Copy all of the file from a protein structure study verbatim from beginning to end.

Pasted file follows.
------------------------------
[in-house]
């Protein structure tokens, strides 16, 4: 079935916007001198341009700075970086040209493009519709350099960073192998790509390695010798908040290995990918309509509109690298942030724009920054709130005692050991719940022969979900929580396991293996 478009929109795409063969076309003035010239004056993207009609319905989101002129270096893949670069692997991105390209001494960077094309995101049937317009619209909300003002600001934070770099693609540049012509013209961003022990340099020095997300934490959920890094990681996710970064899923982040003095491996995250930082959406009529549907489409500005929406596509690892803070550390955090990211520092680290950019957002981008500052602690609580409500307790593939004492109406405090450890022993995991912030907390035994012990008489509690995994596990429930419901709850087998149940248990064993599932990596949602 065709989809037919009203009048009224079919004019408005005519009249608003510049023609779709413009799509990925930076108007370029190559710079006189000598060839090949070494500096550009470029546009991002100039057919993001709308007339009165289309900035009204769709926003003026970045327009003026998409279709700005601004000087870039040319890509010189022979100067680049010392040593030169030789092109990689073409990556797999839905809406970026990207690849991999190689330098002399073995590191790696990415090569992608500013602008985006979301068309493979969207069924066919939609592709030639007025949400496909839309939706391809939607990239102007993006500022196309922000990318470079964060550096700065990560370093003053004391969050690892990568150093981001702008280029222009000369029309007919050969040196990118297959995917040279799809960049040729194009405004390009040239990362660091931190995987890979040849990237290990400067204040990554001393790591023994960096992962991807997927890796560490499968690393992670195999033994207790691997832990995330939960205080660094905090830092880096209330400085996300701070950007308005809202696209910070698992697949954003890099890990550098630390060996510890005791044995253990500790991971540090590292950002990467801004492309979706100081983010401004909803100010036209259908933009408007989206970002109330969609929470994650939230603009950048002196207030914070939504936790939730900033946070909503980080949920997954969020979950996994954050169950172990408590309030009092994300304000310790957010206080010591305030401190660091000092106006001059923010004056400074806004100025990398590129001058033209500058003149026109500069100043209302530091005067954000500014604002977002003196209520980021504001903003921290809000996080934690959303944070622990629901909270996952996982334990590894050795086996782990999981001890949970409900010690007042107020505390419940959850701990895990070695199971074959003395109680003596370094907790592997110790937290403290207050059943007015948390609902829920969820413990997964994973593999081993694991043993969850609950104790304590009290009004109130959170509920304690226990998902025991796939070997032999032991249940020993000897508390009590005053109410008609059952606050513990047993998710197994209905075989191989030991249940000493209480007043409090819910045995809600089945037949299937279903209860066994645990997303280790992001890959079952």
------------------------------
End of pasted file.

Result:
[in-house]
């Protein structure tokens, strides 16, 4: 079935916007001198341009700075970086040209493009519709350099960073192998790509390695010798908040290995990918309509509109690298942030724009920054709130005692050991719940022969979900929580396991293996 478009929109795409063969076309003035010239004056993207009609319905989101002129270096893949670069692997991105390209001494960077094309995101049937317009619209909300003002600001934070770099693609540049012509013209961003022990340099020095997300934490959920890094990681996710970064899923982040003095491996995250930082959406009529549907489409500005929406596509690892803070550390955090990211520092680290950019957002981008500052602690609580409500307790593939004492109406405090450890022993995991912030907390035994012990008489509690995994596990429930419901709850087998149940248990064993599932990596949602 065709989809037919009203009048009224079919004019408005005519009249608003510049023609779709413009799509990925930076108007370029190559710079006189000598060839090949070494500096550009470029546009991002100039057919993001709308007339009165289309900035009204769709926003003026970045327009003026998409279709700005601004000087870039040319890509010189022979100067680049010392040593030169030789092109990689073409990556797999839905809406970026990207690849991999190689330098002399073995590191790696990415090569992608500013602008985006979301068309493979969207069924066919939609592709030639007025949400496909839309939706391809939607990239102007993006500022196309922000990318470079964060550096700065990560370093003053004391969050690892990568150093981001702008280029222009000369029309007919050969040196990118297959995917040279799809960049040729194009405004390009040239990362660091931190995987890979040849990237290990400067204040990554001393790591023994960096992962991807997927890796560490499968690393992670195999033994207790691997832990995330939960205080660094905090830092880096209330400085996300701070950007308005809202696209910070698992697949954003890099890990550098630390060996510890005791044995253990500790991971540090590292950002990467801004492309979706100081983010401004909803100010036209259908933009408007989206970002109330969609929470994650939230603009950048002196207030914070939504936790939730900033946070909503980080949920997954969020979950996994954050169950172990408590309030009092994300304000310790957010206080010591305030401190660091000092106006001059923010004056400074806004100025990398590129001058033209500058003149026109500069100043209302530091005067954000500014604002977002003196209520980021504001903003921290809000996080934690959303944070622990629901909270996952996982334990590894050795086996782990999981001890949970409900010690007042107020505390419940959850701990895990070695199971074959003395109680003596370094907790592997110790937290403290207050059943007015948390609902829920969820413990997964994973593999081993694991043993969850609950104790304590009290009004109130959170509920304690226990998902025991796939070997032999032991249940020993000897508390009590005053109410008609059952606050513990047993998710197994209905075989191989030991249940000493209480007043409090819910045995809600089945037949299937279903209860066994645990997303280790992001890959079952």